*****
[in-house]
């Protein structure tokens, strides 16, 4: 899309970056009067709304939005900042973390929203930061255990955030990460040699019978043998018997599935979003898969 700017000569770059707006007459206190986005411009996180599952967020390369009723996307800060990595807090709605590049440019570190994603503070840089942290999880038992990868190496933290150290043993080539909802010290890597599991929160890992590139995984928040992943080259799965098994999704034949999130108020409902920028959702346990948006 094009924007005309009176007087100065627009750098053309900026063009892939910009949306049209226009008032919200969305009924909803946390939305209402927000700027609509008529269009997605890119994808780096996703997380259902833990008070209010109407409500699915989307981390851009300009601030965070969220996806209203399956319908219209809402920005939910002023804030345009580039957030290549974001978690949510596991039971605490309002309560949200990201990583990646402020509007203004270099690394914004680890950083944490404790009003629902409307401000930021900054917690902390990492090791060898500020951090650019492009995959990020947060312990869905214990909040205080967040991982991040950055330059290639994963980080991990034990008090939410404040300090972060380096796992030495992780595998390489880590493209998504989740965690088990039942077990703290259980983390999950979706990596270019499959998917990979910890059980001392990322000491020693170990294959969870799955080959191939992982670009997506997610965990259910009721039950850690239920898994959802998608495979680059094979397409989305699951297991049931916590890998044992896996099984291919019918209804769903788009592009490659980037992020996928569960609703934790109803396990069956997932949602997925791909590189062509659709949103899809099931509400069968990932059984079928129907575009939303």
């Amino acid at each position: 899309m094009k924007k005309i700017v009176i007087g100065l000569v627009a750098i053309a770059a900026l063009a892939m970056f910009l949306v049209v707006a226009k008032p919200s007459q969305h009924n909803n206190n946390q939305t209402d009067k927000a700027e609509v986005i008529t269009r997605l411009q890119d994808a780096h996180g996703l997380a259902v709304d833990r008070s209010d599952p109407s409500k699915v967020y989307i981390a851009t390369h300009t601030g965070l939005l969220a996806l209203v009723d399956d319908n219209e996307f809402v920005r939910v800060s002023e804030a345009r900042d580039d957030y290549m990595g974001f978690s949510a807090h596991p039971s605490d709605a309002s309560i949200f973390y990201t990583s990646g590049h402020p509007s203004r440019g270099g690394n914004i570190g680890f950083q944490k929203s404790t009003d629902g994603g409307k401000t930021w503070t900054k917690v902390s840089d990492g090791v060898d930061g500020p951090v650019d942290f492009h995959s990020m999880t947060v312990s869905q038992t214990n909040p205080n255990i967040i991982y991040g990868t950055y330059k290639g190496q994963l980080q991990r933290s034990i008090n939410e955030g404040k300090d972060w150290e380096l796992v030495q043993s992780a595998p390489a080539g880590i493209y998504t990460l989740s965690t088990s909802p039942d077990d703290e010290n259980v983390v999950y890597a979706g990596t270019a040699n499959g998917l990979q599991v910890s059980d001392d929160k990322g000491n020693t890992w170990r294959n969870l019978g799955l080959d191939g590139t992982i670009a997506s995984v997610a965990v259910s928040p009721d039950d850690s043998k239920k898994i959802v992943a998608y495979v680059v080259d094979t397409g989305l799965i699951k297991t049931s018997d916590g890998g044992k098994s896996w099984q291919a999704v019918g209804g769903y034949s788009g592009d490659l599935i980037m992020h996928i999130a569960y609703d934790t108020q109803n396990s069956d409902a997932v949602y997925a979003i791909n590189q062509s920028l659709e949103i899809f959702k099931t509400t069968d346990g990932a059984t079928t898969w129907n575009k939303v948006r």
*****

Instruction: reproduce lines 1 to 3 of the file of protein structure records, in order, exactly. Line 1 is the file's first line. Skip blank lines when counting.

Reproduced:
[in-house]
């Protein structure tokens, strides 16, 4: 899309970056009067709304939005900042973390929203930061255990955030990460040699019978043998018997599935979003898969 700017000569770059707006007459206190986005411009996180599952967020390369009723996307800060990595807090709605590049440019570190994603503070840089942290999880038992990868190496933290150290043993080539909802010290890597599991929160890992590139995984928040992943080259799965098994999704034949999130108020409902920028959702346990948006 094009924007005309009176007087100065627009750098053309900026063009892939910009949306049209226009008032919200969305009924909803946390939305209402927000700027609509008529269009997605890119994808780096996703997380259902833990008070209010109407409500699915989307981390851009300009601030965070969220996806209203399956319908219209809402920005939910002023804030345009580039957030290549974001978690949510596991039971605490309002309560949200990201990583990646402020509007203004270099690394914004680890950083944490404790009003629902409307401000930021900054917690902390990492090791060898500020951090650019492009995959990020947060312990869905214990909040205080967040991982991040950055330059290639994963980080991990034990008090939410404040300090972060380096796992030495992780595998390489880590493209998504989740965690088990039942077990703290259980983390999950979706990596270019499959998917990979910890059980001392990322000491020693170990294959969870799955080959191939992982670009997506997610965990259910009721039950850690239920898994959802998608495979680059094979397409989305699951297991049931916590890998044992896996099984291919019918209804769903788009592009490659980037992020996928569960609703934790109803396990069956997932949602997925791909590189062509659709949103899809099931509400069968990932059984079928129907575009939303």
């Amino acid at each position: 899309m094009k924007k005309i700017v009176i007087g100065l000569v627009a750098i053309a770059a900026l063009a892939m970056f910009l949306v049209v707006a226009k008032p919200s007459q969305h009924n909803n206190n946390q939305t209402d009067k927000a700027e609509v986005i008529t269009r997605l411009q890119d994808a780096h996180g996703l997380a259902v709304d833990r008070s209010d599952p109407s409500k699915v967020y989307i981390a851009t390369h300009t601030g965070l939005l969220a996806l209203v009723d399956d319908n219209e996307f809402v920005r939910v800060s002023e804030a345009r900042d580039d957030y290549m990595g974001f978690s949510a807090h596991p039971s605490d709605a309002s309560i949200f973390y990201t990583s990646g590049h402020p509007s203004r440019g270099g690394n914004i570190g680890f950083q944490k929203s404790t009003d629902g994603g409307k401000t930021w503070t900054k917690v902390s840089d990492g090791v060898d930061g500020p951090v650019d942290f492009h995959s990020m999880t947060v312990s869905q038992t214990n909040p205080n255990i967040i991982y991040g990868t950055y330059k290639g190496q994963l980080q991990r933290s034990i008090n939410e955030g404040k300090d972060w150290e380096l796992v030495q043993s992780a595998p390489a080539g880590i493209y998504t990460l989740s965690t088990s909802p039942d077990d703290e010290n259980v983390v999950y890597a979706g990596t270019a040699n499959g998917l990979q599991v910890s059980d001392d929160k990322g000491n020693t890992w170990r294959n969870l019978g799955l080959d191939g590139t992982i670009a997506s995984v997610a965990v259910s928040p009721d039950d850690s043998k239920k898994i959802v992943a998608y495979v680059v080259d094979t397409g989305l799965i699951k297991t049931s018997d916590g890998g044992k098994s896996w099984q291919a999704v019918g209804g769903y034949s788009g592009d490659l599935i980037m992020h996928i999130a569960y609703d934790t108020q109803n396990s069956d409902a997932v949602y997925a979003i791909n590189q062509s920028l659709e949103i899809f959702k099931t509400t069968d346990g990932a059984t079928t898969w129907n575009k939303v948006r």